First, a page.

Align Technology, the developers of the Invisalign system, has pioneered the use of 3D printing in the dental industry, printing more than 433K individualized clear aligners a day.
With Align’s iTero digital system, dentists can scan a customized mold of the patient’s oral cavity. The intraoral digital scan is then converted into digital files. The digital files set the stage to 3D print shape-engineered aligner molds that Align manufactures using thermo-forming and milling, allowing the teeth to adjust and be guided into place.
“3D printing is one of the main technological innovations driving the evolution of digital dentistry,” says Srini Kaza, Align’s vice president of product innovation. “3D printing allows us to better meet the increasing demand for clear aligner treatment and the growing consumer demand for a highly-customized end product.”
In talking with IndustryWeek, Kaza adds that the use of 3D printing is evolving in several ways. “For many years, 3D printing has been used as a pre-production step to confirm the form and function of a design before going into full production. This can have a huge impact in terms of speed and quality,” he says. “Virtual 3D modeling tools continue to get more sophisticated, so many of the steps that needed a prototype can now be done virtually. There are already many powerful virtual tools for CAD/CAM design, virtual simulations, finite element analysis and CFD to create powerful solutions.”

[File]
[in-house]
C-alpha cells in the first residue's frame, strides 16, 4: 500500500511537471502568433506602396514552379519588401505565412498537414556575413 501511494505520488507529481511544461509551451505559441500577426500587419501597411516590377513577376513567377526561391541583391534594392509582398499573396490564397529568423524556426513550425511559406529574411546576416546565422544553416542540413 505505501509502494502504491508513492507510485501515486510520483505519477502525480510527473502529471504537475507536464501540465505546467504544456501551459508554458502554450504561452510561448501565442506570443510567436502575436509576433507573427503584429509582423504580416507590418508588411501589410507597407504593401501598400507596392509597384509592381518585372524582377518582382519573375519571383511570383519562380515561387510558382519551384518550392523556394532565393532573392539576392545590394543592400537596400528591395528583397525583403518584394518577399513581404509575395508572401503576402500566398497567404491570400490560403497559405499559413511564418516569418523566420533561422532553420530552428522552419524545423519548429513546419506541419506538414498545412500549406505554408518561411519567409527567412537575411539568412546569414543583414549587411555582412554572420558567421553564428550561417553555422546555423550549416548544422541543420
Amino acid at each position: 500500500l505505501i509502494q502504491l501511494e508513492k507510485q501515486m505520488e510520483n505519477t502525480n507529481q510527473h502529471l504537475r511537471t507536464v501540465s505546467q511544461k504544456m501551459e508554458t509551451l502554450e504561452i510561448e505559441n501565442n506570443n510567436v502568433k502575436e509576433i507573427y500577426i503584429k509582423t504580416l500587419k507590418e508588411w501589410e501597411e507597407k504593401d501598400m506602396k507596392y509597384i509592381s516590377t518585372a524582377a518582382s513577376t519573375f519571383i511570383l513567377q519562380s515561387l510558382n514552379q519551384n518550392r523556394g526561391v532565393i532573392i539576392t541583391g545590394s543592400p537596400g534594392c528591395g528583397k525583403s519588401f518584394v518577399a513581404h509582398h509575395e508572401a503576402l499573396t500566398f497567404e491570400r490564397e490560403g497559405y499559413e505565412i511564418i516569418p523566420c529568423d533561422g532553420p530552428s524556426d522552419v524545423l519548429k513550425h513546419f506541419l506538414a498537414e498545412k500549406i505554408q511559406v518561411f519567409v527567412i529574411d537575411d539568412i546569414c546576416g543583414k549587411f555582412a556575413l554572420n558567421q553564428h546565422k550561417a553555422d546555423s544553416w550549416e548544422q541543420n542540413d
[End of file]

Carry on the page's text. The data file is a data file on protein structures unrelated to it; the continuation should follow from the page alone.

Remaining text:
Kaza also anticipates more complementary use of injection molding and 3D printing. “These technologies are the current standard in terms of cost, throughput and materials properties,” he says. “Injection molding is appropriate when producing millions of the same part. However, 3D printing even at production scales will be appropriate when the goal is mass or part-level customization.”
The Invisalign clear aligner system is a good example of mass customization, a process by which Align produces nearly 500,000 unique parts each day..
When Align started working with 3D printing as a production process, there were significant challenges. The technology had been mainly developed as a prototyping process, which is still the case in many instances today. “There are many examples of 3D printing being used in larger volume these days, but a true production process like Invisalign requires a production volume of hundreds of thousands of parts a day,” says Kaza.
Automated processing and preparing massive amounts of data, managing a large fleet of printers to make sure a high amount of uptime, consistent quality, data driven and statistical process controls, monitoring machine health and throughput, automating operation of machines with minimal manual intervention are all key components for true production to work. “Many of these processes are standard in a production world – but are not yet mature in the 3D printing world,” says Kaza.
However, 3D printing offers an unprecedented level of control in customization. “In a production process like ours, we don’t have inventory. Each part is customized to the individual patient and built to order,” says Kaza. “3D printing is the only process where such production is possible. There are many challenges associated with building a 3D printing production process, but it’s worth it in the end and in many cases, cannot be substituted with any other process.”